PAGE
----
Oddly enough, Ford recalls this period as one of the band's most turbulent. Fame, cash and legitimacy came so quickly that Moxy Früvous was forced to deal with conflicting feelings about their sudden rise. "At the time, it was 'Wooo hooo!,' says Ford. "But gradually, we started to come off stage going, 'So, are we shit? Are we any good?' You definitely got the feeling you were just getting cheers because of the hype. Because they'd seen you that day on TV. We were selling out across the country, but we didn't know who the hell we were, or if we were any good."
The band's crucible took the form of tours in the eastern U.S. and England, where they opened at the lower end of bills, and got back to their street performing days. It was then Moxy Früvous made the transition from being, as Ford describes it, "a project that went too well, too soon," to a band.
Since then, Moxy Früvous has released four albums: the critically acclaimed Wood in 1995, the quirky B Album EP in 1996, their 1997 American debut You Will Go to the Moon, and this year's Live Noise. The album has a Cheap Trick at Budokan ambiance surrounding it, as the band bowed to pressure to release a live album based on the huge numbers of live shows being bootlegged and distributed within the Frühead network. The similarities don't end there. "I'm totally serious, it was going to be Live at Budokan," Ford says of the album's proposed title. "Then the copyright goons came pounding at our door."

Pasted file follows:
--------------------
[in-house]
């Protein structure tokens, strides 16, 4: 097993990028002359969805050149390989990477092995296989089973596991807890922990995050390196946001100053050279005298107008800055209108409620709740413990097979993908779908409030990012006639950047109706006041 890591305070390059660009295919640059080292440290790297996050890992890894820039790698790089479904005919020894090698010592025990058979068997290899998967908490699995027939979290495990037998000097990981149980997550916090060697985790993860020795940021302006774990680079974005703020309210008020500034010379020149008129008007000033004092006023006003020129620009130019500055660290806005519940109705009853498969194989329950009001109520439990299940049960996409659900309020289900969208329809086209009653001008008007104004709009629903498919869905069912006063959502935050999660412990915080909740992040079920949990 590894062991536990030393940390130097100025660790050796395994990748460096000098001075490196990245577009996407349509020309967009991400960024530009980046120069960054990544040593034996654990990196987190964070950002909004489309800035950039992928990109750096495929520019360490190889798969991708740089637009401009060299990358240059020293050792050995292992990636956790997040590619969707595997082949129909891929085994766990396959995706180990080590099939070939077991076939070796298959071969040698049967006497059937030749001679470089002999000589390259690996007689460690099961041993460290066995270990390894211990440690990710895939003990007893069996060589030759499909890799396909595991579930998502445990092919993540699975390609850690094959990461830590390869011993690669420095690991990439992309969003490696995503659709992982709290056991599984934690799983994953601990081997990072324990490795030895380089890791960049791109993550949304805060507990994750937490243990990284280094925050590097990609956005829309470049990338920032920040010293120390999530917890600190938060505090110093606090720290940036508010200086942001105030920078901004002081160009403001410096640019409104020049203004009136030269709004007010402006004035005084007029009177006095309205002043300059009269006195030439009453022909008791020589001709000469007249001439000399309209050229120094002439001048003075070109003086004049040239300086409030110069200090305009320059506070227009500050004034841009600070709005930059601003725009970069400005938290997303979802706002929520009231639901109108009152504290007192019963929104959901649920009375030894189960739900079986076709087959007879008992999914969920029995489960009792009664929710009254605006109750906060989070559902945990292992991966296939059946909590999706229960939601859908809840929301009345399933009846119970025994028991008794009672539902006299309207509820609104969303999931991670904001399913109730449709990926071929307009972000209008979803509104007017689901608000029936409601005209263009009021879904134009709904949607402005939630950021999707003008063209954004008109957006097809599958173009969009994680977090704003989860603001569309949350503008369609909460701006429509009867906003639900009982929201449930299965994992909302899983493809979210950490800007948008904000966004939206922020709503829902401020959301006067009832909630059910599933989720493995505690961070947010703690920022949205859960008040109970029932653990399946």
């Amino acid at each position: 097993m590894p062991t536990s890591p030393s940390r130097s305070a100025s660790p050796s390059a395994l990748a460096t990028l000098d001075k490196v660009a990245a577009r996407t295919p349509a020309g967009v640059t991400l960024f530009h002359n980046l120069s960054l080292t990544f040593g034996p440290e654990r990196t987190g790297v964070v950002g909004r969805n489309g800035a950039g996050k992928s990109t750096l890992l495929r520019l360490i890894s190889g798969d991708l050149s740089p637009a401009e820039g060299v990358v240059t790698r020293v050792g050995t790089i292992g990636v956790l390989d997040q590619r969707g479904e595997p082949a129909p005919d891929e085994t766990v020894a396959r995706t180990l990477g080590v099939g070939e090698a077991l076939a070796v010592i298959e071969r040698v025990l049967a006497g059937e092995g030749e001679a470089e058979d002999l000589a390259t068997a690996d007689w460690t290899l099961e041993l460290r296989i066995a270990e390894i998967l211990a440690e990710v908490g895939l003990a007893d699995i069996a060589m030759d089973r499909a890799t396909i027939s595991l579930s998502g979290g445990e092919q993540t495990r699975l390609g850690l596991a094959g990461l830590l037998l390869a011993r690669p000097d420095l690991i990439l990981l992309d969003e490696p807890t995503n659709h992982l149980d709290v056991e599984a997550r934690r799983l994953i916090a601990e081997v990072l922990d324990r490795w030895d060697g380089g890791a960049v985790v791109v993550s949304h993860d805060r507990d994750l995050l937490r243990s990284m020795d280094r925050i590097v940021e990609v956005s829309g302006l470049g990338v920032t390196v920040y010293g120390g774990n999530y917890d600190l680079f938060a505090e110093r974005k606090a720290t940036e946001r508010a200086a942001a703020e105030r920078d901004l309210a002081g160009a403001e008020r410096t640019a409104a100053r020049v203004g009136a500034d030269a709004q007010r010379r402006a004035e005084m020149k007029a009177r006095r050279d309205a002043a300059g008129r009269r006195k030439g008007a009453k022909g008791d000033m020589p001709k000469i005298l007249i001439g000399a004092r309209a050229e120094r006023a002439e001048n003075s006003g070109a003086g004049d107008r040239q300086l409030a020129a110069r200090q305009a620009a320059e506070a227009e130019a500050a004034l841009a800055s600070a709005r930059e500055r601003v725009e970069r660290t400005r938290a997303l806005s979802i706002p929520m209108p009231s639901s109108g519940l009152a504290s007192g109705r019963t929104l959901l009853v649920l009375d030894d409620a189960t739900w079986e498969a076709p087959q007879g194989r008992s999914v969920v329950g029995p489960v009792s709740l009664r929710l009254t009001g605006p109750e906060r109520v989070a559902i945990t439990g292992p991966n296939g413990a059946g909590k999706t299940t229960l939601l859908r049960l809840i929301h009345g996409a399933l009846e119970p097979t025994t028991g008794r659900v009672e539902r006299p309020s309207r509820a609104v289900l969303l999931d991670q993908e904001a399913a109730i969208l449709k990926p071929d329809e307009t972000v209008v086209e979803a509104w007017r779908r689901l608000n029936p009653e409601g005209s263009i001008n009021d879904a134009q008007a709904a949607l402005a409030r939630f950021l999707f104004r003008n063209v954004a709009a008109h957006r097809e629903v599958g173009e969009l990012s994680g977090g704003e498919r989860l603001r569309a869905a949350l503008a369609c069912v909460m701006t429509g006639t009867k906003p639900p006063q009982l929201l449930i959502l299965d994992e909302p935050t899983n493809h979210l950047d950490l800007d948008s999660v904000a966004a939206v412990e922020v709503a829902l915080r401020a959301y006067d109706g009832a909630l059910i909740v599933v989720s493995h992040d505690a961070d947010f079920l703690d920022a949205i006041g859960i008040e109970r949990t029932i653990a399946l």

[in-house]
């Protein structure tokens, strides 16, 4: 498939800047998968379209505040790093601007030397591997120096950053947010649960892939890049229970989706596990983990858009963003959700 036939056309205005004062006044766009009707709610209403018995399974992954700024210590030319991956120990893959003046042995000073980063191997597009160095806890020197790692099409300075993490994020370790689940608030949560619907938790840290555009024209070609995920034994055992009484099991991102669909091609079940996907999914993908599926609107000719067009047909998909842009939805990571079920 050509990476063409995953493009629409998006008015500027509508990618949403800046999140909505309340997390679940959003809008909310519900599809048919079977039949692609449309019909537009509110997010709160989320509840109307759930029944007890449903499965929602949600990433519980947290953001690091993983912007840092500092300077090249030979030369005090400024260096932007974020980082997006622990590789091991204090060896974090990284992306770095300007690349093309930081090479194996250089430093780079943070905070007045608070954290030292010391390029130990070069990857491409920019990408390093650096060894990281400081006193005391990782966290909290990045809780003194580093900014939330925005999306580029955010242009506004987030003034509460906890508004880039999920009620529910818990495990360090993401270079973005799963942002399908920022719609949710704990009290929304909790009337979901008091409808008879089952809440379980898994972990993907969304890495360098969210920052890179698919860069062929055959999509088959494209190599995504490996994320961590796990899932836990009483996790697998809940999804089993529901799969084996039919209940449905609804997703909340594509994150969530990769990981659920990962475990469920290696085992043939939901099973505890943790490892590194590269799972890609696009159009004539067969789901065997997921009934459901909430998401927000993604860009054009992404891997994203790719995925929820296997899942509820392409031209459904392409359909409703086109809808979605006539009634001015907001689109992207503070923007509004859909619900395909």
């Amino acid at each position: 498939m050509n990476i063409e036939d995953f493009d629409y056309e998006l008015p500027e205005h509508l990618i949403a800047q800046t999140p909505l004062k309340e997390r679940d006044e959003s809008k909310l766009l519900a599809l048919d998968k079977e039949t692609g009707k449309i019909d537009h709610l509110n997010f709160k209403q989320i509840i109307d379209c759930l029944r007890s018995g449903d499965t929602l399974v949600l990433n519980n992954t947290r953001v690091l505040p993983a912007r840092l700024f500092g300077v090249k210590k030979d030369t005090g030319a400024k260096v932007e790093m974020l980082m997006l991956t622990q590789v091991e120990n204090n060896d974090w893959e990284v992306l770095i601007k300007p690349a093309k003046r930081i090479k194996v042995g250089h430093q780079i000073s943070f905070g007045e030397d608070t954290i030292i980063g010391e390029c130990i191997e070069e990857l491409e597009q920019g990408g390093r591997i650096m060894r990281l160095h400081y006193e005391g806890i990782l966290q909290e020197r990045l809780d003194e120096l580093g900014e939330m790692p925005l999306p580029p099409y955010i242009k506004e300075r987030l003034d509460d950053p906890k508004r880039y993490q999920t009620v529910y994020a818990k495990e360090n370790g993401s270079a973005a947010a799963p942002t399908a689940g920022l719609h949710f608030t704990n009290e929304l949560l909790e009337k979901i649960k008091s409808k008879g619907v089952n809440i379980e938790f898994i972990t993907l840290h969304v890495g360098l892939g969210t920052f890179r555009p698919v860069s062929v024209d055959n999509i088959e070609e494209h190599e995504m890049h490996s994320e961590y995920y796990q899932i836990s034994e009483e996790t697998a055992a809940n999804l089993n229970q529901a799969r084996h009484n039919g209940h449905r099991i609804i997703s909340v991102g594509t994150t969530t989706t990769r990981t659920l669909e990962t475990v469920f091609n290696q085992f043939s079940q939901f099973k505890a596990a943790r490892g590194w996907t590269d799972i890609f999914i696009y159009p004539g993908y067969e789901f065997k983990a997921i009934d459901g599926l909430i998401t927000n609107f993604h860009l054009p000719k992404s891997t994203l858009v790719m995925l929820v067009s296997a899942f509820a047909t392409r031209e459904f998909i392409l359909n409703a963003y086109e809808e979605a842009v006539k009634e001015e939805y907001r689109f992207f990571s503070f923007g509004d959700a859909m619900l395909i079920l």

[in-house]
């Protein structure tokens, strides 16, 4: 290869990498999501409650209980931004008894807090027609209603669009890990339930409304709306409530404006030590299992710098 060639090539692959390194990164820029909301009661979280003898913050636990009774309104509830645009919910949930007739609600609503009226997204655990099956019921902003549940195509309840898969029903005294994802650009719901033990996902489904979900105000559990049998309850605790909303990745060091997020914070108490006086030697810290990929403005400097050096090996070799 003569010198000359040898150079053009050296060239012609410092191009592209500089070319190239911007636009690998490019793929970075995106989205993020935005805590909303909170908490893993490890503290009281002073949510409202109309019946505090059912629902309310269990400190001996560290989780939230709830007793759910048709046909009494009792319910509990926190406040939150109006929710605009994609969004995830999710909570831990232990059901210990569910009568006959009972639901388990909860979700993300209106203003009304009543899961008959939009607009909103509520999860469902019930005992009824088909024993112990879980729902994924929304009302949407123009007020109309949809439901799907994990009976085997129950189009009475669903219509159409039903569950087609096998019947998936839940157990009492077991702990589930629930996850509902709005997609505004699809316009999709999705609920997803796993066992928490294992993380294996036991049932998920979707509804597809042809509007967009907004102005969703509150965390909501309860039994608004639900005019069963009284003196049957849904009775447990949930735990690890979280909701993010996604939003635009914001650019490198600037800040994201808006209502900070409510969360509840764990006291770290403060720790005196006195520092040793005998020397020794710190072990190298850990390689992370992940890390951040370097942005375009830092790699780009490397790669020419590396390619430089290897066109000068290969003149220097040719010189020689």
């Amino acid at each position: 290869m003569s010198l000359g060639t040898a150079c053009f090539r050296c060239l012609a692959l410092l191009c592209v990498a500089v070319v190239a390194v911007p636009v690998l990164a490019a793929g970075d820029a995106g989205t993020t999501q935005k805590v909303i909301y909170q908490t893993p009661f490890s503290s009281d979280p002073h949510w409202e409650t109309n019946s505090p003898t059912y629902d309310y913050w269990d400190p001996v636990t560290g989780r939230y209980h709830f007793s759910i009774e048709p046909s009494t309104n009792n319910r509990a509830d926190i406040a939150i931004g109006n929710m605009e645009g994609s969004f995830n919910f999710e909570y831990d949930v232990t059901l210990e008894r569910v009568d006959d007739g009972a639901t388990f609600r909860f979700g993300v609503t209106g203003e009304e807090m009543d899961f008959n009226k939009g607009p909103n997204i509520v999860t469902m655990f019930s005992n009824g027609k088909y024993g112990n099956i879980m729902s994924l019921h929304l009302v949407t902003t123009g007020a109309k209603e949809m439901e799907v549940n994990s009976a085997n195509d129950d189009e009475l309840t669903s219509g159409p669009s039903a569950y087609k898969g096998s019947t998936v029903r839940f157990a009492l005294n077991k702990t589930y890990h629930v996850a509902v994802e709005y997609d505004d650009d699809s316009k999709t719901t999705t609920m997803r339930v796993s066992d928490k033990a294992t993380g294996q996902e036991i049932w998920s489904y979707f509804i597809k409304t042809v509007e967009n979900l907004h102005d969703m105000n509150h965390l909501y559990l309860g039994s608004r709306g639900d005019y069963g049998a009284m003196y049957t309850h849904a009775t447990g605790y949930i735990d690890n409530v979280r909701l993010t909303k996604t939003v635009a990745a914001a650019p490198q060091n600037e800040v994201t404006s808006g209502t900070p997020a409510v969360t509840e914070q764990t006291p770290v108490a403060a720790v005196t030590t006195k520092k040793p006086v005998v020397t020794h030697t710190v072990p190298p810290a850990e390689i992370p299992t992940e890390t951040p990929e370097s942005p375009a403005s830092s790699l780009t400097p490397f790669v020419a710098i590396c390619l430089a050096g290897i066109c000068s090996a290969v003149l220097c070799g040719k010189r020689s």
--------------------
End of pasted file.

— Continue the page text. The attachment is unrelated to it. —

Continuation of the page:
Much like the Grateful Dead and Phish, bands they are compared to regularly, Moxy Früvous has a liberal policy on taping live shows. That worked to their advantage when compiling Live Noise, as several moments that worked well on stage occurred at gigs not officially recorded for inclusion on the album.
"We taped the shows seriously, 24 tracks, in New York, Philly, and Buffalo, and culled the album from that," Ford says. "There's a couple things on the record that we got because of the bootlegging: 'The Lowest Highest Point' from Providence, R.I., and the 'Kasparov vs. Deep Blue' chat at MIT. In both cases, those were not among the six shows we recorded. We sent the word out to our faithful bootleggers and said, 'Send us your favorite bits, because we know you've got them on DAT.' So we chose a few, and they get their names on the album."
The obsessive Früvous fan base has recently resulted in several interesting by-products. Fans assembled the first annual Frühead Convention in Toronto this past February. One of the festival's organizers administers the band's Web site (www.fruvous.com). And finally, in an effort to reward the literally hundreds of fans who travel all over to see Moxy Früvous live, the band developed the FrüMiles Program, a sort of frequent-flier system offering special Früvous items for point redemption.
American and Canadian Früheads are both slavish. Ford recalled the first time the band realized that their Canadian fan base was unique in its dedication. "We showed up in Glace Bay, Nova Scotia, which I cannot describe how out of the way it is," he says. "It is really, really out there. We get there, and it's been murder for us to get there in our tour bus from the last gig, which was Charlottetown, Prince Edward Island. And out in the parking lot is a carload of fans from Toronto. They just drove non-stop, like 23 hours driving, if you're lucky, if the weather's on your side. And it's like, 'Hello, what are you doing here?' And now one of them works for us."
Pondering the nature of the Früheads, and the power of their network, Mike Ford offers one last observation, or maybe it's a warning. "They'll read this article before you write it."
MOXY FRüVOUS perform at Ripley's Alive on Tuesday.